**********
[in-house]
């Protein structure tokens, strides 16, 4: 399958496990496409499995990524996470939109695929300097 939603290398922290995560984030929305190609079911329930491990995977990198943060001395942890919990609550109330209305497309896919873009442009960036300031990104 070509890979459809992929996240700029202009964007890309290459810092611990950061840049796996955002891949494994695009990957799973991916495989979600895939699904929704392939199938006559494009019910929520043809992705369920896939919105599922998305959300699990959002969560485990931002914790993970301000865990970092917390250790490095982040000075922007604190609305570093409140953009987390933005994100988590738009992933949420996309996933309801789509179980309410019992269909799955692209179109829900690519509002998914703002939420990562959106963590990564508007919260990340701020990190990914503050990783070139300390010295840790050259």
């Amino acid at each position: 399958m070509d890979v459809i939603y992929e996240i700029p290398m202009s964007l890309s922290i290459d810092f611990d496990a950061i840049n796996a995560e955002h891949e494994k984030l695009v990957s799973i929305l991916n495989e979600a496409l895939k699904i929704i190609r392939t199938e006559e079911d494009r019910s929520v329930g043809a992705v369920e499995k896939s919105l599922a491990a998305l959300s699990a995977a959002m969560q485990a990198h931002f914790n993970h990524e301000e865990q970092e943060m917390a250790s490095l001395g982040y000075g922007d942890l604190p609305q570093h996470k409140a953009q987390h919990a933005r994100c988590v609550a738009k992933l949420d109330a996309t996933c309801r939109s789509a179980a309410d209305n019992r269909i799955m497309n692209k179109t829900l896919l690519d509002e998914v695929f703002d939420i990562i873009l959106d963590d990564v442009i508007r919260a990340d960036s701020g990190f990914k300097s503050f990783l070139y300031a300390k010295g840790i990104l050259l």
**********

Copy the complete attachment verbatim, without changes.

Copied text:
[in-house]
């Protein structure tokens, strides 16, 4: 399958496990496409499995990524996470939109695929300097 939603290398922290995560984030929305190609079911329930491990995977990198943060001395942890919990609550109330209305497309896919873009442009960036300031990104 070509890979459809992929996240700029202009964007890309290459810092611990950061840049796996955002891949494994695009990957799973991916495989979600895939699904929704392939199938006559494009019910929520043809992705369920896939919105599922998305959300699990959002969560485990931002914790993970301000865990970092917390250790490095982040000075922007604190609305570093409140953009987390933005994100988590738009992933949420996309996933309801789509179980309410019992269909799955692209179109829900690519509002998914703002939420990562959106963590990564508007919260990340701020990190990914503050990783070139300390010295840790050259």
């Amino acid at each position: 399958m070509d890979v459809i939603y992929e996240i700029p290398m202009s964007l890309s922290i290459d810092f611990d496990a950061i840049n796996a995560e955002h891949e494994k984030l695009v990957s799973i929305l991916n495989e979600a496409l895939k699904i929704i190609r392939t199938e006559e079911d494009r019910s929520v329930g043809a992705v369920e499995k896939s919105l599922a491990a998305l959300s699990a995977a959002m969560q485990a990198h931002f914790n993970h990524e301000e865990q970092e943060m917390a250790s490095l001395g982040y000075g922007d942890l604190p609305q570093h996470k409140a953009q987390h919990a933005r994100c988590v609550a738009k992933l949420d109330a996309t996933c309801r939109s789509a179980a309410d209305n019992r269909i799955m497309n692209k179109t829900l896919l690519d509002e998914v695929f703002d939420i990562i873009l959106d963590d990564v442009i508007r919260a990340d960036s701020g990190f990914k300097s503050f990783l070139y300031a300390k010295g840790i990104l050259l």